DEAR DR. FOX: I read with great interest your response to L.I. in St. Louis regarding her dog Louie and his allergies. I was glad that you pointed out the fact that this is terrible suffering for the dog, and that Benadryl and Apoquel are short-term solutions.
I really wish you would have mentioned the side effects for long-term use of Apoquel. I had a Yorkie-poo that suffered for years with itching, chewing his paws and constant ear infections. After going through all of the medicine and treatments recommended by several veterinarians, I discovered that there is an animal dermatologist located right here in the St. Louis area. I only wish that I had found her sooner.
My poor boy suffered for years and, by the time she saw him, he was diabetic; she was concerned that the medicine that she would’ve normally given him would do more harm than good, and the only solution for him was ear canal surgery. If any of the veterinarians I had taken Buddy to for the previous seven years had even mentioned food allergy testing, or referred me to an allergist, he would’ve been saved all of this misery.
While you touch on the fact that there could be several allergens adding to their discomfort, you don’t mention the absolute basic fact that most dogs are allergic to poultry. Although you say that you would do a weekly protein rotation, I believe you should find one and stay with it for a while. After Buddy’s dermatologist said he was allergic to poultry, I was amazed when I started to read the food labels. Even if they market the food as a select protein, the label will probably mention the fact that chicken by-products or broth were used. I should also mention at this point that eliminating allergens is not an overnight miracle, but takes time.
Thank you for all that you do for the animals and the people who love them! -- T.M., Godfrey, Illinois
DEAR T.M.: Your letter will be appreciated by many readers. I do regret that you and your poor dog went through such a long period of suffering and expense, which might have been avoided at the onset by considering your dog’s diet as the first possible cause.
Until relatively recently, veterinarians have been essentially brainwashed by the pet food industry into believing that cat and dog foods are safe, and certainly not the first thing to consider when presented with patients suffering from ear, skin, anal gland, bowel and other health problems. It has even reached the point of absurdity where special costly (and highly profitable) prescription diets are given to such patients, often leading to a round of other “nutrigenic” health problems. For documentation, see the book “Not Fit for a Dog: The Truth About Manufactured Cat and Dog Food,” which I co-authored with two other veterinarians.
Food intolerance and allergies in dogs can involve dairy products, beef, eggs and soy; in cats, it can be fish and even rice. With discoveries about nutrition in relation to genetics, what the mother ate during pregnancy and the influence of the gut “microbiome” of good bacteria on health and behavior, the science of nutrition is advancing significantly from a decade or two ago. This is against the background of food and beverage industry byproducts and ingredients not considered fit for human consumption that have been recycled into “scientifically formulated and fortified” pet foods.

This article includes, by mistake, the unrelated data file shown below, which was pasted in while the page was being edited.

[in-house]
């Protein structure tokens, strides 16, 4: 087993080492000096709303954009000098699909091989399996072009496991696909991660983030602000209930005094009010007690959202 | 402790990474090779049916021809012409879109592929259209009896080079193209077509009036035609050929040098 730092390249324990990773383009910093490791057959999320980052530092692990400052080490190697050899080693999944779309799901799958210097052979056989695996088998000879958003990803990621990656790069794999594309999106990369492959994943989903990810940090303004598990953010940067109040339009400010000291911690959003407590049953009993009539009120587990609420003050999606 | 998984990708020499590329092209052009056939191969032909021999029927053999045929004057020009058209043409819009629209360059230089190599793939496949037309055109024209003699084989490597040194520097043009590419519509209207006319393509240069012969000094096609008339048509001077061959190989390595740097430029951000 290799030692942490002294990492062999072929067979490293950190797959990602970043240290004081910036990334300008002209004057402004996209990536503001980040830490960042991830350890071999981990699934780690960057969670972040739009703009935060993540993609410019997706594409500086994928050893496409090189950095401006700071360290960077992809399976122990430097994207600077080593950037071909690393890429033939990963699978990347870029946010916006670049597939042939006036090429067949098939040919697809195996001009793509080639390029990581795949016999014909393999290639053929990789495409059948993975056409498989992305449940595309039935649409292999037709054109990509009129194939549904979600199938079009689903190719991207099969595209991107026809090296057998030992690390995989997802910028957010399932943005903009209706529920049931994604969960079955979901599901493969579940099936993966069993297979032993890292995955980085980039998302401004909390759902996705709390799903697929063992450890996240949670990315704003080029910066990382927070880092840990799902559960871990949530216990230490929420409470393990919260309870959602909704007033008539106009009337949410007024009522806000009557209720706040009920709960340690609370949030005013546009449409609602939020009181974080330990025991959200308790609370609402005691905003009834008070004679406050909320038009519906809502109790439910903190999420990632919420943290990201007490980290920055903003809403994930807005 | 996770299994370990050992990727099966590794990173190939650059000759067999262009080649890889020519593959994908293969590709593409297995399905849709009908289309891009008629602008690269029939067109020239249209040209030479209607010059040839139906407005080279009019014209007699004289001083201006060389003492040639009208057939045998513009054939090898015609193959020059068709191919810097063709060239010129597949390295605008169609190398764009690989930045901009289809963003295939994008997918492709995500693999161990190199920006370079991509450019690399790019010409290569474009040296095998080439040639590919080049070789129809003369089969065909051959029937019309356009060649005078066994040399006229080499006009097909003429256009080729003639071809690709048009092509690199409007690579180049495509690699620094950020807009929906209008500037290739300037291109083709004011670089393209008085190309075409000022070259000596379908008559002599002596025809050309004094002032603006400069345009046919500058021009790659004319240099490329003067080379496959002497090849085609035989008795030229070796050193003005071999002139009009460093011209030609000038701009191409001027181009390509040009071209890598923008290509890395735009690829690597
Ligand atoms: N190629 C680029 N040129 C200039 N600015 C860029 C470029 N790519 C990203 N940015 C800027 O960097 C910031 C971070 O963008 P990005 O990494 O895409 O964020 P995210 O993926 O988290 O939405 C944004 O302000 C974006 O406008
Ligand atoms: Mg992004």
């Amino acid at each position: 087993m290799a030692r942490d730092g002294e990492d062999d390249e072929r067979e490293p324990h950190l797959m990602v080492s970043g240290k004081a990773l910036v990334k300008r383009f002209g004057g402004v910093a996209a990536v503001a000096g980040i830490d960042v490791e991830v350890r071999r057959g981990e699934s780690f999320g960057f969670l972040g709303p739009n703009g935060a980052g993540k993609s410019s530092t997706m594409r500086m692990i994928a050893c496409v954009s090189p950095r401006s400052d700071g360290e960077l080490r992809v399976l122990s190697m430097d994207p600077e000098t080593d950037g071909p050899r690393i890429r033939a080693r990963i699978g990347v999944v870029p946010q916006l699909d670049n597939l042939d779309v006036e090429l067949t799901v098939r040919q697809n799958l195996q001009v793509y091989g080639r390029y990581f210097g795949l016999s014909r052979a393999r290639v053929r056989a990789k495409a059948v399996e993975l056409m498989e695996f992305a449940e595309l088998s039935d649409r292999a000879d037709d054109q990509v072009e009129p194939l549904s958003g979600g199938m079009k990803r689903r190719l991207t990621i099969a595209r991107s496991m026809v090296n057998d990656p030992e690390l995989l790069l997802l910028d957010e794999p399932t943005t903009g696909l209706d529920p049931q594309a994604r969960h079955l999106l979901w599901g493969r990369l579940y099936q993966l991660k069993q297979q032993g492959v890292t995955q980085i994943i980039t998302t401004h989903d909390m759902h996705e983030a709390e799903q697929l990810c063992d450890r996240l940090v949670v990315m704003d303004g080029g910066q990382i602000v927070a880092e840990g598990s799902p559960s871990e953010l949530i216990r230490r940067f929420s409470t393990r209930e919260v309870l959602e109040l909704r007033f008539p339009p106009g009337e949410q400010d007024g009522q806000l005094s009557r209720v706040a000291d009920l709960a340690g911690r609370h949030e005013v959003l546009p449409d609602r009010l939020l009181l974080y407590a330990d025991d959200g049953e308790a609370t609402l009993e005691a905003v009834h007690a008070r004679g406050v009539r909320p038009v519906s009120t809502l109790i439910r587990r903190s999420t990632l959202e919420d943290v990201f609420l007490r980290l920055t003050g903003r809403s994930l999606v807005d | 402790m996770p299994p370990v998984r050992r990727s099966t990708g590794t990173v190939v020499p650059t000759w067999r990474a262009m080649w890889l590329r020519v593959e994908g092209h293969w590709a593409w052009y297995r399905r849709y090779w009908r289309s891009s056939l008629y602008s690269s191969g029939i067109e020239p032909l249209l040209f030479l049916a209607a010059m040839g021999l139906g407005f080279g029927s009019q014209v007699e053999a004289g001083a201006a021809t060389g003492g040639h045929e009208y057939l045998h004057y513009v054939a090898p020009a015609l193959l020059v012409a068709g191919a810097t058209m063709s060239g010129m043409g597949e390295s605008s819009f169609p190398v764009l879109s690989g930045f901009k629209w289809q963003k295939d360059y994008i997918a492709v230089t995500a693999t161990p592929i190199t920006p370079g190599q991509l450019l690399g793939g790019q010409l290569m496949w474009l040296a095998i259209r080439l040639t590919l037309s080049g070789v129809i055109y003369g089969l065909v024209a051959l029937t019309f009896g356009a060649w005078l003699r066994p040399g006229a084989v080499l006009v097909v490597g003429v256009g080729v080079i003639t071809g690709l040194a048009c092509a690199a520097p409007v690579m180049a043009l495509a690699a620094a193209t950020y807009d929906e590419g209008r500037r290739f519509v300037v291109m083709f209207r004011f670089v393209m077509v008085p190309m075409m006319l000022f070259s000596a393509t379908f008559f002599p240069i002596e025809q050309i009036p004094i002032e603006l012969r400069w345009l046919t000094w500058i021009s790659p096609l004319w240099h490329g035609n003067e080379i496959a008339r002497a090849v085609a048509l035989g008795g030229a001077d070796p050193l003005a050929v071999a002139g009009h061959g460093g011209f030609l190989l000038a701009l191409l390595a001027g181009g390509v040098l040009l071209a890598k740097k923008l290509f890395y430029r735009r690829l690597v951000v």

I was one of the first to advocate human-grade quality ingredients, and even making home-prepared, biologically appropriate diets for cats and dogs. I began this advocacy decades ago, in spite of opposition from the pet food industry and many veterinarians -- who are now fewer in number, since they have come to realize that good nutrition is the best and first medicine.
CLEANING UP: FOR PETS’ SAKES AND YOURS
We are the only animal, to my knowledge, that fouls its own nest, wittingly and unwittingly. While we may not be able to clean up the Earth significantly over the next few generations, we can at least start in our own homes and kitchens. Household dust contains allergenic, carcinogenic and endocrine-disrupting chemicals, especially from fire-retardant and stain-resistant fabrics and carpets, along with various household cleaners and other manufactured chemicals. So vacuum well weekly, and avoid using cleaning and disinfecting agents that are not organic/natural/herbal products. Vinegar, lemon juice and other citrus extracts and baking soda are safe and effective.
If you are using chlorinated and fluoridated municipal tap water, use a good-quality water filter (see zerowater.com) such as reverse ionization or other systems. And check out the report “Pure Water for Cats, Dogs and All” on my website (drfoxvet.net). Much public and well water sources, and even the rain, are contaminated with agrichemical and other industrial pollutants, and even hormones and other drugs discharged from our own bodies and from livestock, many of which can damage cellular DNA that may lead to cancer and other diseases.
(Send all mail to email@example.com or to Dr. Michael Fox in care of Andrews McMeel Syndication, 1130 Walnut St., Kansas City, MO 64106. The volume of mail received prohibits personal replies, but questions and comments of general interest will be discussed in future columns.
Visit Dr. Fox’s website at DrFoxVet.net.)